Title: Blind Tiger
Series: The Pride: Book One
Author: Jordan L. Hawk
Length: 238 Pages
Category: Historical Romance, Fantasy
Rating: 4.5 Stars
At a Glance: Blind Tiger was one of my most anticipated novels of the year, and, as always, Jordan L. Hawk delivers a taut, suspenseful, and beautifully imagined story.
Reviewed By: Lisa
Blurb: 1924, Chicago. Prohibition is in full swing and gang bosses rule the city with might—and magic.
When Sam Cunningham flees his small-town life to try his luck in the big city of Chicago, he quickly finds himself in over his head in a world of gangs, glitz, and glamour. Fortunately, he has his cousin Eldon to teach him the trade of hex-making.
Everything changes the night Sam visits The Pride speakeasy and meets grumpy cheetah-shifter Alistair Gatti. After losing his first witch to the horrors of the World War, Alistair isn’t interested in any new entanglements, romantic or magical. Especially when said entanglement comes in the form of kind, innocent Sam.
When Eldon is brutally murdered, Sam becomes drawn into the dark underworld of the Chicago gangs. Sam must find the missing hex Eldon created for one of the crime bosses—before whoever killed Eldon comes back for him.
Together, Alistair and Sam begin the search for the mysterious hex, diving deep into the seedy side of Chicago’s underworld while dodging rival gangs. And as they come to rely on one another, Alistair realizes he’s falling for the one man he can’t afford to love.
Review: Jordan L. Hawk’s Hexworld -verse is one of my hands down favorite historical fantasy series (Hexbreaker isn’t my absolute favorite of his books for nothing), making Blind Tiger one of my most anticipated novels of 2021. The idea of him carrying this world forward into the 20th Century, to the Roaring 20s, to be more specific, to a Chicago made infamous by the likes of Capone, Dillinger, and Baby Face Nelson, was next-level exciting, and though no, none of those gangsters show up on the pages of this story, the influences of Prohibition Era speakeasys, rum running, bought-and-paid for cops, and tommy guns are still entirely alive and vibrant in its telling.
Hex magic, witches and their familiars come alive once again in a setting that, like all of this author’s books, becomes a character in and of itself. This is a gangland, post-World War I, post-Spanish Influenza, romantic suspense novel that orbits around found family, the emotional tragedies of grief and loss and guilt and the horrors of war, and then delivers Sam, a sweet and soft country boy, to the big city and straight into the midst of murder and a brewing war between rival gangsters. Hawk then complicates Sam’s life even further with a chaos of emotions wrought by a cheetah familiar, Alistair, who recognizes Sam as his witch, but who is, himself, so deeply scarred by a personal trauma that he’s vowed never to bond again.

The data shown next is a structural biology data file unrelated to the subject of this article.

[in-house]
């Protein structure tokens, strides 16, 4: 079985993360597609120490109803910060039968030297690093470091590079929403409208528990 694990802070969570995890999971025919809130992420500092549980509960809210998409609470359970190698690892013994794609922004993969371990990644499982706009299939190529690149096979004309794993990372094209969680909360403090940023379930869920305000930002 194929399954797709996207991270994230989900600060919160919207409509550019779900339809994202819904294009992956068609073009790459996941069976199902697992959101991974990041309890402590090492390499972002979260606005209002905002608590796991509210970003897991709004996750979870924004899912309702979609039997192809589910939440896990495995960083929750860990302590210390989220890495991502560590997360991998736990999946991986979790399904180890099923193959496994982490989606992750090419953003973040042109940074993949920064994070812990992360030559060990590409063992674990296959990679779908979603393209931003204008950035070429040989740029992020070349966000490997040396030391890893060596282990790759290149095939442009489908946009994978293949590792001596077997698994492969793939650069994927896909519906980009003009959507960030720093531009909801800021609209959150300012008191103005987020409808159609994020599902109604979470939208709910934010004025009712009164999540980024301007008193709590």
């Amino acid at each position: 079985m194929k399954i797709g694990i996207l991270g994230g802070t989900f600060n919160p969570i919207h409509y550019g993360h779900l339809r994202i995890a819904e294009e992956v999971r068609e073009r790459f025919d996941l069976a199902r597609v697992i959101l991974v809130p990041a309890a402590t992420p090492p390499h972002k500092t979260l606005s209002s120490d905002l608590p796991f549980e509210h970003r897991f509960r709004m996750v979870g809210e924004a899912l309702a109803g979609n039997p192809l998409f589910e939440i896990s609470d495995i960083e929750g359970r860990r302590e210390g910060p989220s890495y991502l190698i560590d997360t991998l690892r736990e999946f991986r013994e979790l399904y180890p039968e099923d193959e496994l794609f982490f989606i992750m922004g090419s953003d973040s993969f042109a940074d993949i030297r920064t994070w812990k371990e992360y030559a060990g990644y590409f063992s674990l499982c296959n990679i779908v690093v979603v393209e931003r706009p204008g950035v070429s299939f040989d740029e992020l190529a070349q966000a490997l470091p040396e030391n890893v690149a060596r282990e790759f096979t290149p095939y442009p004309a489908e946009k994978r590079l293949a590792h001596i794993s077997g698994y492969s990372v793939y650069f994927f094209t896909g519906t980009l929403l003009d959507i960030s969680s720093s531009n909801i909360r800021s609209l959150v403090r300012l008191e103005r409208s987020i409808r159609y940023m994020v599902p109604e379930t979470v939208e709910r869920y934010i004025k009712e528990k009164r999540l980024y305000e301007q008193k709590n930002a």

Sam not knowing he’s a witch doesn’t uncomplicate things either. His parents never once show up on page, yet their odiousness lingers in every nook and cranny of Sam’s psyche, and he tells us things, heartbreaking and awful things, among them that he was taught to believe anything witch/familiar/hex related was of the devil, so he never tested. Alistair confirming Sam is, indeed, a witch isn’t exactly all the proof he needs, but it opens the door to a considerably important decision—does Sam want to form a bond with a familiar, and if so . . . with whom will it be? I loved how Hawk worked that bit of indecision into the suspense of the overall story, and loved even more watching Sam’s confidence and a steely determination begin to emerge slowly from the deep, dark recesses where his inner-voice repeats the lies and horrors he’d heard for so long.
With his usual creative flare, Jordan L. Hawk delivers a nuanced and layered story offered by and about characters who charmed me from the moment they were introduced. Sam . . . I loved him so much, especially as a foil to and means of catharsis for Alistair’s guilt, as well as a balm for his grief. They complemented each other so well, as Hawk’s love interests always do—the checking in and the slow and comforting way Alistair eases Sam into their intimate moments were both so lovely—meaning my off-the-charts anticipation for this book was much rewarded.
You can buy Blind Tiger here:
[zilla_button url=”https://books2read.com/Blind-Tiger” style=”black” size=”large” type=”round” target=”_blank”] Amazon & Other eTailers [/zilla_button]